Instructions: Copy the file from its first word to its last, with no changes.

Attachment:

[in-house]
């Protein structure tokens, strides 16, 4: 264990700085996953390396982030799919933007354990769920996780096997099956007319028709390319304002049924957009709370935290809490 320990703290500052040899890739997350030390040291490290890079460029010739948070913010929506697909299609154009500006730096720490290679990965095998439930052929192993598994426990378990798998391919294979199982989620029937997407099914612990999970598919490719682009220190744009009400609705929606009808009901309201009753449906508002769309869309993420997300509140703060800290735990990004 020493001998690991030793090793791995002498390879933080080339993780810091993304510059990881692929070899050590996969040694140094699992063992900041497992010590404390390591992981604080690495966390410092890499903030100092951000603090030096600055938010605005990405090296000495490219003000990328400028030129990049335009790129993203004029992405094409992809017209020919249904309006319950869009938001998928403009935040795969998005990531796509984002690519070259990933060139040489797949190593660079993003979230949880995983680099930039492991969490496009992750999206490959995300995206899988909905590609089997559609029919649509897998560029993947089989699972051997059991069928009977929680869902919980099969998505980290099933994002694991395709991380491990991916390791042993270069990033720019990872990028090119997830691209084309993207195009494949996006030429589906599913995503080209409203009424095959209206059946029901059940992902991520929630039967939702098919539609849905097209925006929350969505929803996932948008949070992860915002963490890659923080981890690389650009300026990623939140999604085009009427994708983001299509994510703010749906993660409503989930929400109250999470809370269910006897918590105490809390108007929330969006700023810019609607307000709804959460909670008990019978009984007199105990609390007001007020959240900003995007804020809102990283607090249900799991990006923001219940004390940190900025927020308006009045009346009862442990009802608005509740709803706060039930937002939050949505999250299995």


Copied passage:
[in-house]
């Protein structure tokens, strides 16, 4: 264990700085996953390396982030799919933007354990769920996780096997099956007319028709390319304002049924957009709370935290809490 320990703290500052040899890739997350030390040291490290890079460029010739948070913010929506697909299609154009500006730096720490290679990965095998439930052929192993598994426990378990798998391919294979199982989620029937997407099914612990999970598919490719682009220190744009009400609705929606009808009901309201009753449906508002769309869309993420997300509140703060800290735990990004 020493001998690991030793090793791995002498390879933080080339993780810091993304510059990881692929070899050590996969040694140094699992063992900041497992010590404390390591992981604080690495966390410092890499903030100092951000603090030096600055938010605005990405090296000495490219003000990328400028030129990049335009790129993203004029992405094409992809017209020919249904309006319950869009938001998928403009935040795969998005990531796509984002690519070259990933060139040489797949190593660079993003979230949880995983680099930039492991969490496009992750999206490959995300995206899988909905590609089997559609029919649509897998560029993947089989699972051997059991069928009977929680869902919980099969998505980290099933994002694991395709991380491990991916390791042993270069990033720019990872990028090119997830691209084309993207195009494949996006030429589906599913995503080209409203009424095959209206059946029901059940992902991520929630039967939702098919539609849905097209925006929350969505929803996932948008949070992860915002963490890659923080981890690389650009300026990623939140999604085009009427994708983001299509994510703010749906993660409503989930929400109250999470809370269910006897918590105490809390108007929330969006700023810019609607307000709804959460909670008990019978009984007199105990609390007001007020959240900003995007804020809102990283607090249900799991990006923001219940004390940190900025927020308006009045009346009862442990009802608005509740709803706060039930937002939050949505999250299995």